Reflections on NaMu: Day 2, Part 1

Continued from Day 1...

Before I start to recount Day 2's events, I must just mention the lovely meal laid on by University catering the previous night; seriously, they surpassed themselves as this photo attests.

Anyway, back to the subject in hand, day 2, which saw two parallel sessions of delegate papers. I chose to attend the sessions taking place in the Henry Welcome Building but, embarrassingly, due to my body's seeming inability to wake up earlier than 8am, I missed Jennifer Carter's paper, Virtual Archives or Architectural Adaptations? National Museums Mediating Exhibitions on the Web. However, I did manage to arrive in time for Leicester's very own Sally Hughes' presentation, Telling the Tale: Locating the British Museum's Case for Retention of the Parthenon Sculptures in Exhibition Text, Audio, Print and Web.

Sally looked at the semantic differences between print and web produced by the British Museum in association with the Parthenon Marbles debate. She determined that the controversy was dealt with in a more balanced (although hardly!) manner than the rhetoric used by Neil McGregor in the forward to a recent BM publication about the marbles. She concluded by asserting the view (which was shared by many delegates at the workshop) that society is moving beyond simple materialism, and that as we spend more of our lives online, the real object is needed by a society that craves solidity, permanence and reality.

Sally's paper was followed by Elodie Moreau's overview of a current University of the Aegean project, which looks at the role of national museum's websites in the creation of national cultures and identities in France, the United Kingdom and Germany.

A quick 'comfort' break was followed by Tracy Buck's paper, Debating 'Indianness': Shifting Boundaries of Identity at the National Museum of India, which reflected upon her doctoral fieldwork at the museum. She had determined that in India, national identity was increasingly established in less tangible ways than those favoured by Western museums (and thus loaded with colonial symbolism and felt to be limiting in the Indian context): in particular, a move away from materiality and a spotlight on spirituality.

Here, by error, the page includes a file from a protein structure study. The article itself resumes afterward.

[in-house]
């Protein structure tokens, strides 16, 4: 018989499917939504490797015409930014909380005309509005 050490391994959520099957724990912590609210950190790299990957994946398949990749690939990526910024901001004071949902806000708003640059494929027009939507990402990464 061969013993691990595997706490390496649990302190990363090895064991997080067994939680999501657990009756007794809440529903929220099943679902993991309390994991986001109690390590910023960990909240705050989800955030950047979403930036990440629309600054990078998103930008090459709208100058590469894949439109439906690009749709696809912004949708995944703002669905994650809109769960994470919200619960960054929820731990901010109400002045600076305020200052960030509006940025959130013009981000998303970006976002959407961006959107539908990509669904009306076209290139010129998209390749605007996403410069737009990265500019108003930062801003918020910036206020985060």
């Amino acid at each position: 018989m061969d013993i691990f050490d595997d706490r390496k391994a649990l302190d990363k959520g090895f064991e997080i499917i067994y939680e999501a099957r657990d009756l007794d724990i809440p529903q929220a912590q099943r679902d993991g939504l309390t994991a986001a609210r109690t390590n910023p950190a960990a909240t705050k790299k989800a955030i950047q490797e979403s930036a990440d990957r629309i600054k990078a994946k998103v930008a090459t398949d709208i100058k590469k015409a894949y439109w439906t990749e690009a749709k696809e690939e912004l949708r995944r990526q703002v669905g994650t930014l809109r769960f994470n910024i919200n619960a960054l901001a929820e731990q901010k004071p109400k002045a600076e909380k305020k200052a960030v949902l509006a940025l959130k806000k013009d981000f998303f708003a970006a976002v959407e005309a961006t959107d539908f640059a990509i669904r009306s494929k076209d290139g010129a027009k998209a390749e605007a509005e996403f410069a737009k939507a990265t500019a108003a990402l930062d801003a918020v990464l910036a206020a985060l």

The first half of the session was closed by Ana Sanchez-Law's presentation which she had based upon an exhibition of video and art installations that challenged official narratives of Panamanian identity, including an video game she had designed for the show that reflected upon the 1989 invasion.

A quick tea break followed and before we knew it, it was time to head back to the lecture theatre for Emily Stokes-Rees - accompanied by her extraordinarily stoic baby daughter Hilary - and her paper, Exhibitions Without Objects: The Case of 'The Singapore Story'. Emily explored one aspect of the Singapore History Museum's presentation, a museum which - interestingly - has largely displaced real objects with audio-visuals.

Karoline Kaluza considered the differences between Polish and English-language versions of the same museum websites, where designers have actively sought to directly target the needs and interests of visitors, for example, the English-language version of the Polish History Museum's website, which - in a departure from the Polish presentation - focuses on emigration, displacement and Jewish genealogy.

Karen Shelby followed Karoline with her paper, Site-specificity and the Nationalistic Program of the Flemish WWI Museum, which looked at nationalistic rhetoric in architecture, specifically two World War 1 memorials/museums in Belgium: the Ijzertoren and In Flanders Fields Museum and how they are presented online.

The final presentation of the session was by Palmyre Pierroux. She examined the phenomenon of online social networking sites and their application in museums as experienced by young people taking part in a project in which she was involved.

And so to be continued.


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